Brady, however, claims no intimate knowledge of the ancient and tribal forms that seem to influence his output; nor does he agree with those who see otherworldly aspects in his work. What he does acknowledge is that his work is becoming increasingly abstract. A singular example is Area 51.
It’s an outsized piece named for the U.S. Air Force base in southern Nevada, long been rumored to be harboring the remains of space aliens and their starships. With its rocket-shaped, nose-cone of a head set on a platform held aloft by four skinny legs, and with its oval-shaped feet adorned with painted-on polka-dot eyes, Area 51 gives palpable form to the rumors. (It also brings to mind the illustration for the paperback edition of H.G. Wells’ “War of the Worlds” that so frightened me as a kid.)
Brady’s drawings are equally revelatory. Where his 3-D works have a formal weight and a finished presence, his drawings, though heavily worked, feel looser and more spontaneous – like direct pipelines to the artist’s subconscious. From them, we can glean possible contexts for his solitary figures. Rarely seen, they show him to be a masterful draftsman and a collagist of a high order. In these small-scale works, which include hand stitching, Brady creates a colorful, graphic, universe populated by many of the same forms found in his sculptures: tribal masks, glyphs and extraterrestrials – all which, in the drawings, appear against starry desert skies.
“I love signs, glyphs and symbols for their simplicity abstractness and mystery. Connecting points in space or architecture has always sparked my interest. Drawing constellations is a form of connecting points or dots. I like the shapes and spatial implications that can occur.” In one untitled drawing, Brady achieved this by tossing handfuls of rice onto a sheet of paper, spray painting it black and then removing the grains to reveal the negative spaces. The marks that remain closely mimic a clear night sky; their random spacing feels correct, as if the artist had mapped and drawn to scale the distance separating these points of light.
Feeding off such experiments, Brady continues to push his three-dimensional works deeper into pure abstraction. In Kinderslam, a wall-mounted array of oval-shaped wooden discs, each element is painted with two black dots that read like dice “eyes”. Taken as a whole, the piece alludes to cellular activity in a loopy, cartoonish manner, like something Fred Flintstone might have created had he been a biologically minded sculptor of wood rather than a brontosaurus crane operator.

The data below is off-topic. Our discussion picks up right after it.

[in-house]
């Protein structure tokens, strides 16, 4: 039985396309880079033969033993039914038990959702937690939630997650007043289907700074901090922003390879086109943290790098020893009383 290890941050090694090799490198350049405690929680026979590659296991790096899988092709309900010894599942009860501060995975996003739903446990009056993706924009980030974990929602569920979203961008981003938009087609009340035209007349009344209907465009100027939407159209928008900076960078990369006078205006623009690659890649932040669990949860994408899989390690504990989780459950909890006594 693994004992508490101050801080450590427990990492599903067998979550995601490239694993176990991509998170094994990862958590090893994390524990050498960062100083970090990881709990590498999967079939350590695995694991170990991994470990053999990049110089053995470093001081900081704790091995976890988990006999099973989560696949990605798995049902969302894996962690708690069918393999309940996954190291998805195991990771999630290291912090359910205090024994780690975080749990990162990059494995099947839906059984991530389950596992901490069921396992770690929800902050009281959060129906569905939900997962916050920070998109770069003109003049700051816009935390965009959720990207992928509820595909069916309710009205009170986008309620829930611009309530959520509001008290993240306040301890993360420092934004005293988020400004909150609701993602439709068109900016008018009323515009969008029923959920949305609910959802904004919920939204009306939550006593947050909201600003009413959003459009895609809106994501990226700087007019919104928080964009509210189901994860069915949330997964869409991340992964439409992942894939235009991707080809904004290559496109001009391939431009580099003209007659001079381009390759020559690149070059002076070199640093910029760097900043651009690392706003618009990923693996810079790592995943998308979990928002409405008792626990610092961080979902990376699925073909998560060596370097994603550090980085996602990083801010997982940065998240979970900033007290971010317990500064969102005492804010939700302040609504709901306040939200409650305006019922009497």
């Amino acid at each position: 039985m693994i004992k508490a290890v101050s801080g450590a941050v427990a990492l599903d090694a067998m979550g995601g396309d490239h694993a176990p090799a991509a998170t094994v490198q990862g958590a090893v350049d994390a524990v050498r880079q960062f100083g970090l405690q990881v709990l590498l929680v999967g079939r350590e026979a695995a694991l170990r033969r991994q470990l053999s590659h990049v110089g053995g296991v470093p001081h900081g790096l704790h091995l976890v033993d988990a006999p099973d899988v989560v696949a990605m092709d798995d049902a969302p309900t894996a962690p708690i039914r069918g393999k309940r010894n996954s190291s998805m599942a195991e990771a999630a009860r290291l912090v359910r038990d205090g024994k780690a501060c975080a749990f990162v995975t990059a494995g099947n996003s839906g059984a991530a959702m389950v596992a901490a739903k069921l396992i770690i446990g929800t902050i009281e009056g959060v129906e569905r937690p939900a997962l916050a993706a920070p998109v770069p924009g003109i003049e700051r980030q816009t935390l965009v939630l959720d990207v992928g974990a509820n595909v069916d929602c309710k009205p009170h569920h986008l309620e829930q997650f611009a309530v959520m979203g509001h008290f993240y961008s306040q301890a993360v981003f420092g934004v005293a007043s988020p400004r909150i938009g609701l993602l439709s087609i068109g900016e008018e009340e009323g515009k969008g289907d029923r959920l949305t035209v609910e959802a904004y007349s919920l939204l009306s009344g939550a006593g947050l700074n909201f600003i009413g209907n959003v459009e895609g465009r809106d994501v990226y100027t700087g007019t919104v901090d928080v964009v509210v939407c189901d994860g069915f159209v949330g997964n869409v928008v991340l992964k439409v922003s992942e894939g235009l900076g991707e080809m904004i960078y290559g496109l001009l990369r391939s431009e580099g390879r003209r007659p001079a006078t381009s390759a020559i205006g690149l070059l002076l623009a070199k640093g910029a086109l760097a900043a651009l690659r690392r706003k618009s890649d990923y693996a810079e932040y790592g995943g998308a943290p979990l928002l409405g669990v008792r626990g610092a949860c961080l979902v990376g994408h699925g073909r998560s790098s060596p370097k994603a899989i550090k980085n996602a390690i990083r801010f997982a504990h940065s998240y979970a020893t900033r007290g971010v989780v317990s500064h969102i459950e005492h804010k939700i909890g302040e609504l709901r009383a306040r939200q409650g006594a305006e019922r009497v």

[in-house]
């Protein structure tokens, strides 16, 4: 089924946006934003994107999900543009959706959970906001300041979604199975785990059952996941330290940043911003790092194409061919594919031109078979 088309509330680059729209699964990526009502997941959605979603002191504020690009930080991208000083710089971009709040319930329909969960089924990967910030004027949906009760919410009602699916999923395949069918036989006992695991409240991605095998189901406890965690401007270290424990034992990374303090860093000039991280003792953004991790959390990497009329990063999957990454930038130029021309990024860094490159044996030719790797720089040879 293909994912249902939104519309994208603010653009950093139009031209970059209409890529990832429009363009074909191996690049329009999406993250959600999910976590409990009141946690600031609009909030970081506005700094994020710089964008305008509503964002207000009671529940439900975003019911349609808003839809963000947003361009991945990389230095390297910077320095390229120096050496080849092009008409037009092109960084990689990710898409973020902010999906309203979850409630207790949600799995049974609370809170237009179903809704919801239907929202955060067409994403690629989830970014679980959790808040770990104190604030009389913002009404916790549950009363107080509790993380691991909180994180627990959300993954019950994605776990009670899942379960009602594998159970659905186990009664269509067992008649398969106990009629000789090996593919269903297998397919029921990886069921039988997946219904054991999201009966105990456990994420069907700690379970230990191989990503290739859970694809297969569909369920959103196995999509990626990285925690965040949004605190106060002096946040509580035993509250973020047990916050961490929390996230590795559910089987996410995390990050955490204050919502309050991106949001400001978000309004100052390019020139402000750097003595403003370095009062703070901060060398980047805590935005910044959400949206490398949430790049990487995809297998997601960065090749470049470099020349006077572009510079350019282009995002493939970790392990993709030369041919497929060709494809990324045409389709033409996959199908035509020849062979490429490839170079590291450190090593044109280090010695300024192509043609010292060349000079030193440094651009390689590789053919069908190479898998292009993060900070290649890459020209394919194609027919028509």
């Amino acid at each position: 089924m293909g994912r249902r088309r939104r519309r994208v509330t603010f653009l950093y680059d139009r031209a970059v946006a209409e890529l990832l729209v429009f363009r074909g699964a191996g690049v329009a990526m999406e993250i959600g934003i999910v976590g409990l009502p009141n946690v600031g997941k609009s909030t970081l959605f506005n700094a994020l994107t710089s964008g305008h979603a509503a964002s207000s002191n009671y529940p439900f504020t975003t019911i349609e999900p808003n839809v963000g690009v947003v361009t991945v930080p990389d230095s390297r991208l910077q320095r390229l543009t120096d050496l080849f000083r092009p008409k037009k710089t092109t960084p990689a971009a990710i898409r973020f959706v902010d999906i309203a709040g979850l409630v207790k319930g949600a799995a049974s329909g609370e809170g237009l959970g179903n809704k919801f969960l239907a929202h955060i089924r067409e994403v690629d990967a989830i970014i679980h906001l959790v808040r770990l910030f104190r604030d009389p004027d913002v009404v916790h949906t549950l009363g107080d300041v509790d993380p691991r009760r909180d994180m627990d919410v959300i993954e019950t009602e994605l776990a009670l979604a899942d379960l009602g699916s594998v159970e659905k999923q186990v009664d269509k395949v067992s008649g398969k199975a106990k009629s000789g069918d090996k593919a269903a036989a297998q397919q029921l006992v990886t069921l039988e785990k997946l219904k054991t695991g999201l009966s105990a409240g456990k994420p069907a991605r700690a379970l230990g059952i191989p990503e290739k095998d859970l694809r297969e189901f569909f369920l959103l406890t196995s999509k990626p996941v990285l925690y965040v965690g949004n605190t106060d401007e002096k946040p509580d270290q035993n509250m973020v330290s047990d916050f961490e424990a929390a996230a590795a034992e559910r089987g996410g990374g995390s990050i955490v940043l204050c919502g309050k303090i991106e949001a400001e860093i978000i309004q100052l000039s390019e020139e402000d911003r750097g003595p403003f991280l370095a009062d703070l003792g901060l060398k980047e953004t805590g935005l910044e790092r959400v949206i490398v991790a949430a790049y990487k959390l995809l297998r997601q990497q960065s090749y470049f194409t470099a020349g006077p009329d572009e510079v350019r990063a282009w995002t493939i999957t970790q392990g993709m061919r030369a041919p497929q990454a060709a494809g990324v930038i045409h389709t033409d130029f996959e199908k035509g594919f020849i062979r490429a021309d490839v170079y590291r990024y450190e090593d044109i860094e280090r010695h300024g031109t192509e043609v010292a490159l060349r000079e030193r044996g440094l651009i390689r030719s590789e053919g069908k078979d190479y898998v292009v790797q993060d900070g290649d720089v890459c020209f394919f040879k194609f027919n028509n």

“I don’t often develop an idea linearly,” says Brady. “Instead, I move in a circle, picking up and discarding and eventually retracing the path of seeing and finding anew. I am not interested in squeezing all I can from an idea. I like variety and change. I will knowingly and unknowingly borrow from any source, even my own history which informs even what may seem new.” His practice, he maintains, is omnivorous: “I hover, glance and fly by not wanting to know or see too much. I pluck the savory and put it in my bag, sometimes remembering and sometimes forgetting.”
The result is that Brady’s art, through all its transmogrifications, remains firmly tied to the iconography he invented; yet at the same time, it is as extensible and as infinite in its potential as the desert itself.
–DAVID M. ROTH
Robert Brady: New Work @ Braunstein/Quay Gallery, December 16 to Jan. 22, 2011.
Reception: Saturday, December 18, 3:00 – 5:00 pm
Read the Robert Brady interview.
Photos: David M. Roth except where noted.